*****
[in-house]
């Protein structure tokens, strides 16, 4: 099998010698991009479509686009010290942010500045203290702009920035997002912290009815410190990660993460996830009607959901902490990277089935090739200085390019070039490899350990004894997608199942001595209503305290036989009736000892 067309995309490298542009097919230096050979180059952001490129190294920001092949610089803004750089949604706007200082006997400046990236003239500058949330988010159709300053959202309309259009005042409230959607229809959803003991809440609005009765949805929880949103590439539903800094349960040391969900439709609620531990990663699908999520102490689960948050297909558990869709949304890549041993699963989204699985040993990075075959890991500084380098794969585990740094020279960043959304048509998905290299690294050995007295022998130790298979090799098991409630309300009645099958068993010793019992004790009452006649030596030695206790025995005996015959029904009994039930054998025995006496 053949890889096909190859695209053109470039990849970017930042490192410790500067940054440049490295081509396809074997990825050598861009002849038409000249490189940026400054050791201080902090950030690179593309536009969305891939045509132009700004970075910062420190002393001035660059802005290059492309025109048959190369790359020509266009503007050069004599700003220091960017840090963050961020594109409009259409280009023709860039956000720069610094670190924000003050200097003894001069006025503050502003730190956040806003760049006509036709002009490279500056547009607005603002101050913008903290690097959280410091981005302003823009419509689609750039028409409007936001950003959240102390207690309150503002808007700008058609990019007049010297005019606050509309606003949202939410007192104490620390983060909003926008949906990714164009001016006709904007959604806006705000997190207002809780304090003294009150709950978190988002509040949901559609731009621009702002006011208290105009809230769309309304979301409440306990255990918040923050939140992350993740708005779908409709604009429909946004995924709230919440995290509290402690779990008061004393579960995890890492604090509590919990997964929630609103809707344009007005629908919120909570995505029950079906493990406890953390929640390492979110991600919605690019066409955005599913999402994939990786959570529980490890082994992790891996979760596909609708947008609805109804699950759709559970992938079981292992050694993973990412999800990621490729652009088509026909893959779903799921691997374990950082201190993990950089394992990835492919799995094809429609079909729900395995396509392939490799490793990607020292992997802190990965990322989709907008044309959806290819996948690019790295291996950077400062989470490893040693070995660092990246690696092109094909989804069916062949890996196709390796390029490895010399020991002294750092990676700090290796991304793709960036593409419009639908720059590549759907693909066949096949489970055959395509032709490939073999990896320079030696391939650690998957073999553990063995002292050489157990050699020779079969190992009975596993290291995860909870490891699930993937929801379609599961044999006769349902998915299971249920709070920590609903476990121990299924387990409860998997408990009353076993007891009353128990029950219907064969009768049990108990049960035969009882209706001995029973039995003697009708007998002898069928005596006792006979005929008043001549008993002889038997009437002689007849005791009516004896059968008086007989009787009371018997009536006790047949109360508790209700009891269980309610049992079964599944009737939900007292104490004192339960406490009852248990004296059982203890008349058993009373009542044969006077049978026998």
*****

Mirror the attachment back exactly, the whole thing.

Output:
[in-house]
């Protein structure tokens, strides 16, 4: 099998010698991009479509686009010290942010500045203290702009920035997002912290009815410190990660993460996830009607959901902490990277089935090739200085390019070039490899350990004894997608199942001595209503305290036989009736000892 067309995309490298542009097919230096050979180059952001490129190294920001092949610089803004750089949604706007200082006997400046990236003239500058949330988010159709300053959202309309259009005042409230959607229809959803003991809440609005009765949805929880949103590439539903800094349960040391969900439709609620531990990663699908999520102490689960948050297909558990869709949304890549041993699963989204699985040993990075075959890991500084380098794969585990740094020279960043959304048509998905290299690294050995007295022998130790298979090799098991409630309300009645099958068993010793019992004790009452006649030596030695206790025995005996015959029904009994039930054998025995006496 053949890889096909190859695209053109470039990849970017930042490192410790500067940054440049490295081509396809074997990825050598861009002849038409000249490189940026400054050791201080902090950030690179593309536009969305891939045509132009700004970075910062420190002393001035660059802005290059492309025109048959190369790359020509266009503007050069004599700003220091960017840090963050961020594109409009259409280009023709860039956000720069610094670190924000003050200097003894001069006025503050502003730190956040806003760049006509036709002009490279500056547009607005603002101050913008903290690097959280410091981005302003823009419509689609750039028409409007936001950003959240102390207690309150503002808007700008058609990019007049010297005019606050509309606003949202939410007192104490620390983060909003926008949906990714164009001016006709904007959604806006705000997190207002809780304090003294009150709950978190988002509040949901559609731009621009702002006011208290105009809230769309309304979301409440306990255990918040923050939140992350993740708005779908409709604009429909946004995924709230919440995290509290402690779990008061004393579960995890890492604090509590919990997964929630609103809707344009007005629908919120909570995505029950079906493990406890953390929640390492979110991600919605690019066409955005599913999402994939990786959570529980490890082994992790891996979760596909609708947008609805109804699950759709559970992938079981292992050694993973990412999800990621490729652009088509026909893959779903799921691997374990950082201190993990950089394992990835492919799995094809429609079909729900395995396509392939490799490793990607020292992997802190990965990322989709907008044309959806290819996948690019790295291996950077400062989470490893040693070995660092990246690696092109094909989804069916062949890996196709390796390029490895010399020991002294750092990676700090290796991304793709960036593409419009639908720059590549759907693909066949096949489970055959395509032709490939073999990896320079030696391939650690998957073999553990063995002292050489157990050699020779079969190992009975596993290291995860909870490891699930993937929801379609599961044999006769349902998915299971249920709070920590609903476990121990299924387990409860998997408990009353076993007891009353128990029950219907064969009768049990108990049960035969009882209706001995029973039995003697009708007998002898069928005596006792006979005929008043001549008993002889038997009437002689007849005791009516004896059968008086007989009787009371018997009536006790047949109360508790209700009891269980309610049992079964599944009737939900007292104490004192339960406490009852248990004296059982203890008349058993009373009542044969006077049978026998």